Energy drinks and electrolytes: a winning duo?
You may be wondering if store-bought energy drinks are a good choice for replenishing your electrolytes during or after exercise. Although some of these drinks do contain electrolytes, they are often filled with sugars and artificial additives that are not ideal for good nutrition. In order not to find yourself in a state of “sugar crash” after consuming an energy drink, it is better to opt for more natural and healthy options.
Coconut water drinks, for example, are an excellent source of natural electrolytes. You can also make your own homemade energy drink by mixing water, fresh fruit juice, salt and a little honey. Remember, the important thing is to find a balance between carbohydrate and electrolyte intake to support your athletic performance without compromising your health.
Nutrition during pregnancy and lactation: do electrolytes have a role to play?
If you’re pregnant or breastfeeding, you may be wondering if electrolytes can impact your health and that of your baby. This is because during pregnancy and breastfeeding, your body needs extra nutrients , including electrolytes, to support your baby’s growth and development.
A balanced diet rich in fruits, vegetables, whole grains, lean proteins and dairy products will generally provide enough electrolytes to meet your needs and those of your baby. However, if you suffer from severe morning sickness, vomiting or diarrhea, it is important to discuss with your doctor the possibility of taking an electrolyte supplement to prevent an imbalance and support your health and that of your baby.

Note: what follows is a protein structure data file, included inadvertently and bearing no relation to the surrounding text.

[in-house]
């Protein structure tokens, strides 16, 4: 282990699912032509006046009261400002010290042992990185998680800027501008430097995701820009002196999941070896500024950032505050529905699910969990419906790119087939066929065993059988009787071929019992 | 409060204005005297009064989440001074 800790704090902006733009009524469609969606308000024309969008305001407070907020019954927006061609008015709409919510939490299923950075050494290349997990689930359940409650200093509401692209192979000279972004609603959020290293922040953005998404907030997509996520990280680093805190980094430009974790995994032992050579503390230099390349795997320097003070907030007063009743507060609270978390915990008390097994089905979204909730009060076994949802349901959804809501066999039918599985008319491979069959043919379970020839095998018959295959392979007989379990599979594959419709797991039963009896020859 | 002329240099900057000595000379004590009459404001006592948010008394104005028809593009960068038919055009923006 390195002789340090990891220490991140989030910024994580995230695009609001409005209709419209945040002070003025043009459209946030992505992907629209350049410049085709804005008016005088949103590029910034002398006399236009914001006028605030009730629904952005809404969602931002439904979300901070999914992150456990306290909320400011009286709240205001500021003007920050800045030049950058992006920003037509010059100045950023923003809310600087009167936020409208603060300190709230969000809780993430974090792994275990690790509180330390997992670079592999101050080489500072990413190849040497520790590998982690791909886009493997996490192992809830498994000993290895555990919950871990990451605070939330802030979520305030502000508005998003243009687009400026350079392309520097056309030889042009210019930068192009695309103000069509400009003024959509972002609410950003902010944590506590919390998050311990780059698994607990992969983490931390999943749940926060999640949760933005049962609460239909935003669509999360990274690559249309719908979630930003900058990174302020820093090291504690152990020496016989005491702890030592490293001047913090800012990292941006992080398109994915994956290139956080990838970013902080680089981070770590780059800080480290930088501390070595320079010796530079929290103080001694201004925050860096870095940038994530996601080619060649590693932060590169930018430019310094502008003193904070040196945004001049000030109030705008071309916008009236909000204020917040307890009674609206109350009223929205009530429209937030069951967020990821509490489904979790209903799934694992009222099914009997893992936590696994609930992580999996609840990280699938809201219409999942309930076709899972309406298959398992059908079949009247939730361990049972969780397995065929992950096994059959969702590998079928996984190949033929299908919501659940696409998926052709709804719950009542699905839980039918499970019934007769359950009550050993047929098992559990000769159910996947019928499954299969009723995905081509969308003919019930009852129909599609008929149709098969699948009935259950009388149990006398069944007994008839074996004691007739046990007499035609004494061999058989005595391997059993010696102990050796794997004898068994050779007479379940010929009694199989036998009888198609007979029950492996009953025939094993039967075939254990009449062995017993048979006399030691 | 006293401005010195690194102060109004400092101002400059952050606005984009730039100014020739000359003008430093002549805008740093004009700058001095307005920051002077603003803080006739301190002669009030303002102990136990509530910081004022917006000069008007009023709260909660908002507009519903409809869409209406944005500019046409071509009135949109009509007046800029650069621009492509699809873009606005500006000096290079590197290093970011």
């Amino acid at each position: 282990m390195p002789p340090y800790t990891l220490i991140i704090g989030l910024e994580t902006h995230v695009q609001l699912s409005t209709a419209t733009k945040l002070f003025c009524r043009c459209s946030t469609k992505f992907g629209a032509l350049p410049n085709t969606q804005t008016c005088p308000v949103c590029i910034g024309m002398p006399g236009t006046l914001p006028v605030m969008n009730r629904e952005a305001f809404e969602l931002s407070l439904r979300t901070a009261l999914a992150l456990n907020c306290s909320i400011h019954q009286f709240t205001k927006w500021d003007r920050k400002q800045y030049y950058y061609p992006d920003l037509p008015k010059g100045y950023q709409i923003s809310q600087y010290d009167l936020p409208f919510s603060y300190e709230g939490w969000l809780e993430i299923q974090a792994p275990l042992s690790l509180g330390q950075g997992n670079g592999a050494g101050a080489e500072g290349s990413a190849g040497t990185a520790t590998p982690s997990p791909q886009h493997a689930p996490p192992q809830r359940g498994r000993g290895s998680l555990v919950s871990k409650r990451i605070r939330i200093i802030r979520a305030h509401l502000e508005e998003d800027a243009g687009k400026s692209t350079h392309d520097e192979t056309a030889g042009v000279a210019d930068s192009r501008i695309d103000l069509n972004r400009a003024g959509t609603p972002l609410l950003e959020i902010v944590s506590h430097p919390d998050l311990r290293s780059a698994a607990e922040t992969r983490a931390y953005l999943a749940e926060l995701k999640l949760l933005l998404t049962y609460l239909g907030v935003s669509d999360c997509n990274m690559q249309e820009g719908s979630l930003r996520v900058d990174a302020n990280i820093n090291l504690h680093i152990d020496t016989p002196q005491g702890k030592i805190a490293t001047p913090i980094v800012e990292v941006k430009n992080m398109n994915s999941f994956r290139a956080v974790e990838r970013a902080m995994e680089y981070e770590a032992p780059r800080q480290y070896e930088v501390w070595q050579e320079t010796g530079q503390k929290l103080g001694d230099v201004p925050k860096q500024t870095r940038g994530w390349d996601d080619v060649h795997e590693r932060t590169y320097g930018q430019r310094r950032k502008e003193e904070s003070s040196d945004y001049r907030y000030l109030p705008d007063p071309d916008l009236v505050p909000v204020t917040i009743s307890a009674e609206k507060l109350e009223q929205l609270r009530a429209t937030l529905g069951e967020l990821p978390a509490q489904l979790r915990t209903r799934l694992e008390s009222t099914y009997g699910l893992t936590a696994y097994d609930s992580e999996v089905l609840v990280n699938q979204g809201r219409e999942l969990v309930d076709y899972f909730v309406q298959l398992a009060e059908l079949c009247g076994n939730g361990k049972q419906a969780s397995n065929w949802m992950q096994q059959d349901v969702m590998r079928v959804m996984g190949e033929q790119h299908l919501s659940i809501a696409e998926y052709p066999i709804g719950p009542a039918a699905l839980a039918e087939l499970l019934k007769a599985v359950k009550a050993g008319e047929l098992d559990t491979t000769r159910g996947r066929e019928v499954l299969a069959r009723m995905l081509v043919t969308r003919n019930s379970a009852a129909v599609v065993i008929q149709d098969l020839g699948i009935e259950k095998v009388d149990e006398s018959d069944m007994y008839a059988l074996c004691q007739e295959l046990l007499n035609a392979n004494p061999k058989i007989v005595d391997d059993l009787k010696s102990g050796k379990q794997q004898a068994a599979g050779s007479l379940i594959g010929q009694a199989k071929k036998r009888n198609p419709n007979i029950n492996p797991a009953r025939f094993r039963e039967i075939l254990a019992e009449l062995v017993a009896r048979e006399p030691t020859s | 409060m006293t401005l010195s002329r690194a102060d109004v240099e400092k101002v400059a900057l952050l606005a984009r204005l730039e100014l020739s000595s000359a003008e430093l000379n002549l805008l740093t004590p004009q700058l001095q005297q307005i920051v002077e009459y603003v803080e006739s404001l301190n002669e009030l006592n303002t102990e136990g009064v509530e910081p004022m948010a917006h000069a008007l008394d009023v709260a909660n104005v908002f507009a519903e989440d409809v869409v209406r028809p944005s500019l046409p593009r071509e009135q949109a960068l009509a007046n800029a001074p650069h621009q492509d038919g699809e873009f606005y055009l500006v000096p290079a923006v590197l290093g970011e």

Electrolytes and recovery: how to recover well after exercise?
After an intense workout, your body needs to rehydrate and replenish electrolytes to promote proper recovery. Here are some tips to help you optimize your post-exercise recovery:
- Stay hydrated: Drink water regularly after exercise to restore your fluid balance. Don’t forget to add electrolytes to your water, either by using electrolyte tablets or by choosing a natural electrolyte-rich drink like coconut water.
- Diet: Consume electrolyte-rich foods after exercise to help restore electrolyte levels in your body. Bananas, spinach, sweet potatoes, almonds and yogurt are excellent sources of natural electrolytes. Do not forget the proteins by opting for supplements made in France if necessary ( ProtéAlpes for example.)
- Rest: Allow yourself plenty of time to recover between workouts to allow your body to regenerate and avoid injury.
- Listen to your body: Everyone is different, and listening to your body’s cues is key to determining what you need for optimal recovery. If you experience fatigue, muscle cramps or other signs of electrolyte imbalance, consult a healthcare professional for personalized advice.